Carpet Design and Pattern


The design of the oriental carpet must necessarily remain a mystery to the westerner, since his mind works so differently from that of the oriental. In spite of his developed faculty for abstract thought, witness the contributions of the Orient to mathematics and astronomy, the oriental apprehends reality through thoughts and feelings which to the westerner seem quite unreal.
Religion, mythology, superstition, legend and astrology, society and the tribe with its traditions, especially for nomadic and peasant populations, seem to have affected his art more than the development and expression of the individuality of the artist.

The design of the oriental carpet must necessarily remain a mystery to the westerner, since his mind works so differently from that of the oriental. In spite of his developed faculty for abstract thought, witness the contributions of the Orient to mathematics and astronomy, the oriental apprehends reality through thoughts and feelings which to the westerner seem quite unreal.

Religion, mythology, superstition, legend and astrology, society and the tribe with its traditions, especially for nomadic and peasant populations, seem to have affected his art more than the development and expression of the individuality of the artist.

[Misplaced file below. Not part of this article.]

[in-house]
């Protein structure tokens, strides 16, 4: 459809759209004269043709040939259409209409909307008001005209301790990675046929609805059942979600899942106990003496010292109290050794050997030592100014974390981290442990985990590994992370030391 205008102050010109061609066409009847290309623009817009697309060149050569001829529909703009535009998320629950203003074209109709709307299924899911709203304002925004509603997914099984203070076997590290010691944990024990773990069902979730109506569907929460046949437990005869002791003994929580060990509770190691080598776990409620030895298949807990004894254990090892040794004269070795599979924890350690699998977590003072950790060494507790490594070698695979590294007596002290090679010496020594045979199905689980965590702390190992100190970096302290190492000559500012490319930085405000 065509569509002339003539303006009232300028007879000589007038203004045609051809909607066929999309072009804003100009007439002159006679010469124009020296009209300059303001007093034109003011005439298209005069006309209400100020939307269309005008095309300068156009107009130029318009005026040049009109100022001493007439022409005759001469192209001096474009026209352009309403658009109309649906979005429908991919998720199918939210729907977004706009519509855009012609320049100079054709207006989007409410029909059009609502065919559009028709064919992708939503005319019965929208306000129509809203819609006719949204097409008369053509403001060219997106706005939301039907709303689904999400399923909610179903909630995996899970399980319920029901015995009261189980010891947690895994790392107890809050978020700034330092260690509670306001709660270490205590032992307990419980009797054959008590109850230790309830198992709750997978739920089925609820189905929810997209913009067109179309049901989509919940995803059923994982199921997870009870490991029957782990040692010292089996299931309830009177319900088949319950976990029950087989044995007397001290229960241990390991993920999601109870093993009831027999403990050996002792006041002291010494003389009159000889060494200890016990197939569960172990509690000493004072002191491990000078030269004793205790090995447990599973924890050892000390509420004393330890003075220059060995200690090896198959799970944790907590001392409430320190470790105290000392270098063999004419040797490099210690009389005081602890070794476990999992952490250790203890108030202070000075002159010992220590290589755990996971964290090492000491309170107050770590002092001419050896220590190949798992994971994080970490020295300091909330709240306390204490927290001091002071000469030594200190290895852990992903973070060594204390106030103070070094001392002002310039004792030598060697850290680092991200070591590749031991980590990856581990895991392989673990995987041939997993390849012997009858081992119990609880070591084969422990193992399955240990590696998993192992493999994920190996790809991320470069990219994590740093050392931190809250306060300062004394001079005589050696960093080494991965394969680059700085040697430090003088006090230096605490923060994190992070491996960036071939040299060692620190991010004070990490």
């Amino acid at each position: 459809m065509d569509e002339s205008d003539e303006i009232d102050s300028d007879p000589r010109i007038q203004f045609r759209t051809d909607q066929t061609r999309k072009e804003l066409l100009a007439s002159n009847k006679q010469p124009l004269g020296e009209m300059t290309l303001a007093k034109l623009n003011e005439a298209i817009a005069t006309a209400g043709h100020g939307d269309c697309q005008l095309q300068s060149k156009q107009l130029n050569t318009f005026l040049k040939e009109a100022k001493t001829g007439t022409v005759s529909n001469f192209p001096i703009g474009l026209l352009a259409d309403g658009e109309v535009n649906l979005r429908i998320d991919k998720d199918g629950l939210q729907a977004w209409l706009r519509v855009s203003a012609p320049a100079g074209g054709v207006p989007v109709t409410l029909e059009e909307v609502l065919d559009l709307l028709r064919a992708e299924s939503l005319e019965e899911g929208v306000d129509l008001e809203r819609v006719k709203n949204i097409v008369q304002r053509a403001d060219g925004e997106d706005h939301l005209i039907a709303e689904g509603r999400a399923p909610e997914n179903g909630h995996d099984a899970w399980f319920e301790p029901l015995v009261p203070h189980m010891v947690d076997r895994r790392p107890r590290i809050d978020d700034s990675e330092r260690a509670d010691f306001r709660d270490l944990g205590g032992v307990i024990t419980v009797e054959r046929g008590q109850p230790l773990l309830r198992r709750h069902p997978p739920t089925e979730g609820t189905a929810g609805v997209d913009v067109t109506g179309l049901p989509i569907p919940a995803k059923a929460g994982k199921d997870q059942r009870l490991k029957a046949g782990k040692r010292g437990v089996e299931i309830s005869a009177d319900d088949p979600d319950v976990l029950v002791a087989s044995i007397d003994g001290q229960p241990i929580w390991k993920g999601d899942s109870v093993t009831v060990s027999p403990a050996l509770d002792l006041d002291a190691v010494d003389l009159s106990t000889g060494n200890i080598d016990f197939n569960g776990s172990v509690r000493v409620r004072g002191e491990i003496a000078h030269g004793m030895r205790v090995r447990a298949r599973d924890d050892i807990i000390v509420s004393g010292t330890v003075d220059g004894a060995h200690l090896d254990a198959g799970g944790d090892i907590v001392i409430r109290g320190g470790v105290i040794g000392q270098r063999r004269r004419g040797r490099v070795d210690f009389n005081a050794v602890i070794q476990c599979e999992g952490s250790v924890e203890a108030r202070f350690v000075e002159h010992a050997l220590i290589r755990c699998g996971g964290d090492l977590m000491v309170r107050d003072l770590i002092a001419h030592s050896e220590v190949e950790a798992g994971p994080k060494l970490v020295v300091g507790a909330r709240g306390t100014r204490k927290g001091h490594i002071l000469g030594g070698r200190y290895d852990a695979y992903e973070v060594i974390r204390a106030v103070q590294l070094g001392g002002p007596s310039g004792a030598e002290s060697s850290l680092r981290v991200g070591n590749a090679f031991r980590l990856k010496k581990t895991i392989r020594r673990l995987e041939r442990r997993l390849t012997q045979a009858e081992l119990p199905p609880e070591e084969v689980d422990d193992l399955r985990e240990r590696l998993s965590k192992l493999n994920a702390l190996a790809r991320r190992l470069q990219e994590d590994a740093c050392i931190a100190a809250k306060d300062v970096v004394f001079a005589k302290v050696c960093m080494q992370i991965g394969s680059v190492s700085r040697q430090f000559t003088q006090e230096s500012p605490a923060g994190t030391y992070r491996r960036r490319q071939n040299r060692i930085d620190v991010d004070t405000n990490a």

The prohibition on the representation of living creatures, which was not enunciated by Muhammad himself but arose at the time of the schism, has had far-reaching effects. It was more strictly followed by the Sunnites in Asia Minor than by the Shi'ites in the other regions where carpets were made. It was responsible for a heightened development of ornament: the reduction, abstraction and geometricization of living creatures and plants into components of design, a process which the Turfan finds show was already happening in Central Asia before Islam; and with it that most original creation of the Islamic world, the arabesque. This element of decoration should also be seen as essentially ornament and not loaded with irrelevant symbolism, except in a few exceptional cases. Designers may in the first place have increased their repertoire of ornamental elements by adopting motifs with a symbolic significance from the culture and the cults of their own or other peoples (e.g. the cloud band from China), but they used them purely as forms of decoration. In the large manufactories in Persia the naturalistic design derived from the plant world and extended by the addition of animals was carried to perfection. Erdmann rightly appraises this development not as the climax but as an offshoot of the evolution of the carpet, and not to be set above the powerful stylization along which the art developed in other regions. In every oriental there lies dormant the memory of his ancestors' nomadic life. Even today he likes to pass his leisure hours sitting on a carpet like the Sasanian kings portrayed on ancient silver dishes. Life on cushions and mattresses gives the floor quite another meaning from our rooms with their furniture, in which the wall counts for more than the floor. It is not fortuitous that in the West it was wall hangings (gobelins) that were perfected while in the East it was floor carpets.